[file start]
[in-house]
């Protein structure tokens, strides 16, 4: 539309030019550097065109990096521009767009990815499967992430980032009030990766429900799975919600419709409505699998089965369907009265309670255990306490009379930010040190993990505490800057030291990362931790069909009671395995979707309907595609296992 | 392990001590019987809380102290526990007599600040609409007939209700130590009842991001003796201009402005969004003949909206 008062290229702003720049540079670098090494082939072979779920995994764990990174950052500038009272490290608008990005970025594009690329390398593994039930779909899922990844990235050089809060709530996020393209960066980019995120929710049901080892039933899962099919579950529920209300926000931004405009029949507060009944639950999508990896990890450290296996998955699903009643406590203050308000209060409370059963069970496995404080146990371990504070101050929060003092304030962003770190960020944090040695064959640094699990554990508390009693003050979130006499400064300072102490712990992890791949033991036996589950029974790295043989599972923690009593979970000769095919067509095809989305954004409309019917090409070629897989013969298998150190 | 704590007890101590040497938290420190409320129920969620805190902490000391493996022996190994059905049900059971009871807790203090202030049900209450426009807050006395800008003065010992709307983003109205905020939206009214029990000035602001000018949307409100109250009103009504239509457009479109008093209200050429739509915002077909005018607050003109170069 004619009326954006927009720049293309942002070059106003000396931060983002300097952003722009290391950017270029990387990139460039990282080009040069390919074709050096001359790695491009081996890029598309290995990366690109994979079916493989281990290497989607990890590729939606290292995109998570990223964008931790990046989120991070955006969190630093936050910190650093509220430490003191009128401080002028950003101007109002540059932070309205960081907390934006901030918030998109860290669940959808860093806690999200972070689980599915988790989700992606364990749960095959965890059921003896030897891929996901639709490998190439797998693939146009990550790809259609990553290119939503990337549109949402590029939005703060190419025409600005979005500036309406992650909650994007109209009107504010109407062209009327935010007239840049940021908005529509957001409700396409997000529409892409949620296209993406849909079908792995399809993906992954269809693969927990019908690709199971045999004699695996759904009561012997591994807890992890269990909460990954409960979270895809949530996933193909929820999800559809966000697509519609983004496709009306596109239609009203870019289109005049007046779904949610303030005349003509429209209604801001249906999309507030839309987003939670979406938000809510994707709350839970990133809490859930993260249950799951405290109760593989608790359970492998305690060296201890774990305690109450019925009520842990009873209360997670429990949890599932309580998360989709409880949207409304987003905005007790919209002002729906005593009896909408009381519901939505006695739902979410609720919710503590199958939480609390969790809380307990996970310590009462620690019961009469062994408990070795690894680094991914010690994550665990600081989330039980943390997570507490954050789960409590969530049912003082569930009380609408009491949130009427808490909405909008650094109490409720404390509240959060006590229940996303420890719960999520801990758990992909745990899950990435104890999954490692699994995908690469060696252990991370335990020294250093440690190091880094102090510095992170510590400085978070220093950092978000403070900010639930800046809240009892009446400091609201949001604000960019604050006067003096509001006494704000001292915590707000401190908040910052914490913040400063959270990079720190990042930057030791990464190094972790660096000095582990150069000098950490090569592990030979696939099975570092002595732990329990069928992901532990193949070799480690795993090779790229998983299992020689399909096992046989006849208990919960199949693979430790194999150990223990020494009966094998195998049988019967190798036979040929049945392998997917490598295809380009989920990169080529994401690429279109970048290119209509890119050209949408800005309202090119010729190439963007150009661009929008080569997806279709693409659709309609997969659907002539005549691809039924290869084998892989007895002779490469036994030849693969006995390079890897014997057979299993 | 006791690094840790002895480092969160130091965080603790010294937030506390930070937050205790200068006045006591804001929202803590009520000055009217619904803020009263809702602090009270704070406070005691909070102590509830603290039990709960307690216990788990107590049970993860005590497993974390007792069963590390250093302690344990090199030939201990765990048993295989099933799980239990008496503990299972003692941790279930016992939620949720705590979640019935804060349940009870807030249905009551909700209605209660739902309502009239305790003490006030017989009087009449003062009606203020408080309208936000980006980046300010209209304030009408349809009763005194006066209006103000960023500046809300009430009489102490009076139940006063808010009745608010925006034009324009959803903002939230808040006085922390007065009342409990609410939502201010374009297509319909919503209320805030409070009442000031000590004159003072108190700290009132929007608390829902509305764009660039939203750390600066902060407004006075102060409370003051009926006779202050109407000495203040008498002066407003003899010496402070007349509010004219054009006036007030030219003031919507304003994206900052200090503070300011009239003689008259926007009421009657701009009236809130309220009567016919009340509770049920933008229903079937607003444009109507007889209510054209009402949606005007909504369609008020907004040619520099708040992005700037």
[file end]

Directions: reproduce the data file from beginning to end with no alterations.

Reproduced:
[in-house]
């Protein structure tokens, strides 16, 4: 539309030019550097065109990096521009767009990815499967992430980032009030990766429900799975919600419709409505699998089965369907009265309670255990306490009379930010040190993990505490800057030291990362931790069909009671395995979707309907595609296992 | 392990001590019987809380102290526990007599600040609409007939209700130590009842991001003796201009402005969004003949909206 008062290229702003720049540079670098090494082939072979779920995994764990990174950052500038009272490290608008990005970025594009690329390398593994039930779909899922990844990235050089809060709530996020393209960066980019995120929710049901080892039933899962099919579950529920209300926000931004405009029949507060009944639950999508990896990890450290296996998955699903009643406590203050308000209060409370059963069970496995404080146990371990504070101050929060003092304030962003770190960020944090040695064959640094699990554990508390009693003050979130006499400064300072102490712990992890791949033991036996589950029974790295043989599972923690009593979970000769095919067509095809989305954004409309019917090409070629897989013969298998150190 | 704590007890101590040497938290420190409320129920969620805190902490000391493996022996190994059905049900059971009871807790203090202030049900209450426009807050006395800008003065010992709307983003109205905020939206009214029990000035602001000018949307409100109250009103009504239509457009479109008093209200050429739509915002077909005018607050003109170069 004619009326954006927009720049293309942002070059106003000396931060983002300097952003722009290391950017270029990387990139460039990282080009040069390919074709050096001359790695491009081996890029598309290995990366690109994979079916493989281990290497989607990890590729939606290292995109998570990223964008931790990046989120991070955006969190630093936050910190650093509220430490003191009128401080002028950003101007109002540059932070309205960081907390934006901030918030998109860290669940959808860093806690999200972070689980599915988790989700992606364990749960095959965890059921003896030897891929996901639709490998190439797998693939146009990550790809259609990553290119939503990337549109949402590029939005703060190419025409600005979005500036309406992650909650994007109209009107504010109407062209009327935010007239840049940021908005529509957001409700396409997000529409892409949620296209993406849909079908792995399809993906992954269809693969927990019908690709199971045999004699695996759904009561012997591994807890992890269990909460990954409960979270895809949530996933193909929820999800559809966000697509519609983004496709009306596109239609009203870019289109005049007046779904949610303030005349003509429209209604801001249906999309507030839309987003939670979406938000809510994707709350839970990133809490859930993260249950799951405290109760593989608790359970492998305690060296201890774990305690109450019925009520842990009873209360997670429990949890599932309580998360989709409880949207409304987003905005007790919209002002729906005593009896909408009381519901939505006695739902979410609720919710503590199958939480609390969790809380307990996970310590009462620690019961009469062994408990070795690894680094991914010690994550665990600081989330039980943390997570507490954050789960409590969530049912003082569930009380609408009491949130009427808490909405909008650094109490409720404390509240959060006590229940996303420890719960999520801990758990992909745990899950990435104890999954490692699994995908690469060696252990991370335990020294250093440690190091880094102090510095992170510590400085978070220093950092978000403070900010639930800046809240009892009446400091609201949001604000960019604050006067003096509001006494704000001292915590707000401190908040910052914490913040400063959270990079720190990042930057030791990464190094972790660096000095582990150069000098950490090569592990030979696939099975570092002595732990329990069928992901532990193949070799480690795993090779790229998983299992020689399909096992046989006849208990919960199949693979430790194999150990223990020494009966094998195998049988019967190798036979040929049945392998997917490598295809380009989920990169080529994401690429279109970048290119209509890119050209949408800005309202090119010729190439963007150009661009929008080569997806279709693409659709309609997969659907002539005549691809039924290869084998892989007895002779490469036994030849693969006995390079890897014997057979299993 | 006791690094840790002895480092969160130091965080603790010294937030506390930070937050205790200068006045006591804001929202803590009520000055009217619904803020009263809702602090009270704070406070005691909070102590509830603290039990709960307690216990788990107590049970993860005590497993974390007792069963590390250093302690344990090199030939201990765990048993295989099933799980239990008496503990299972003692941790279930016992939620949720705590979640019935804060349940009870807030249905009551909700209605209660739902309502009239305790003490006030017989009087009449003062009606203020408080309208936000980006980046300010209209304030009408349809009763005194006066209006103000960023500046809300009430009489102490009076139940006063808010009745608010925006034009324009959803903002939230808040006085922390007065009342409990609410939502201010374009297509319909919503209320805030409070009442000031000590004159003072108190700290009132929007608390829902509305764009660039939203750390600066902060407004006075102060409370003051009926006779202050109407000495203040008498002066407003003899010496402070007349509010004219054009006036007030030219003031919507304003994206900052200090503070300011009239003689008259926007009421009657701009009236809130309220009567016919009340509770049920933008229903079937607003444009109507007889209510054209009402949606005007909504369609008020907004040619520099708040992005700037």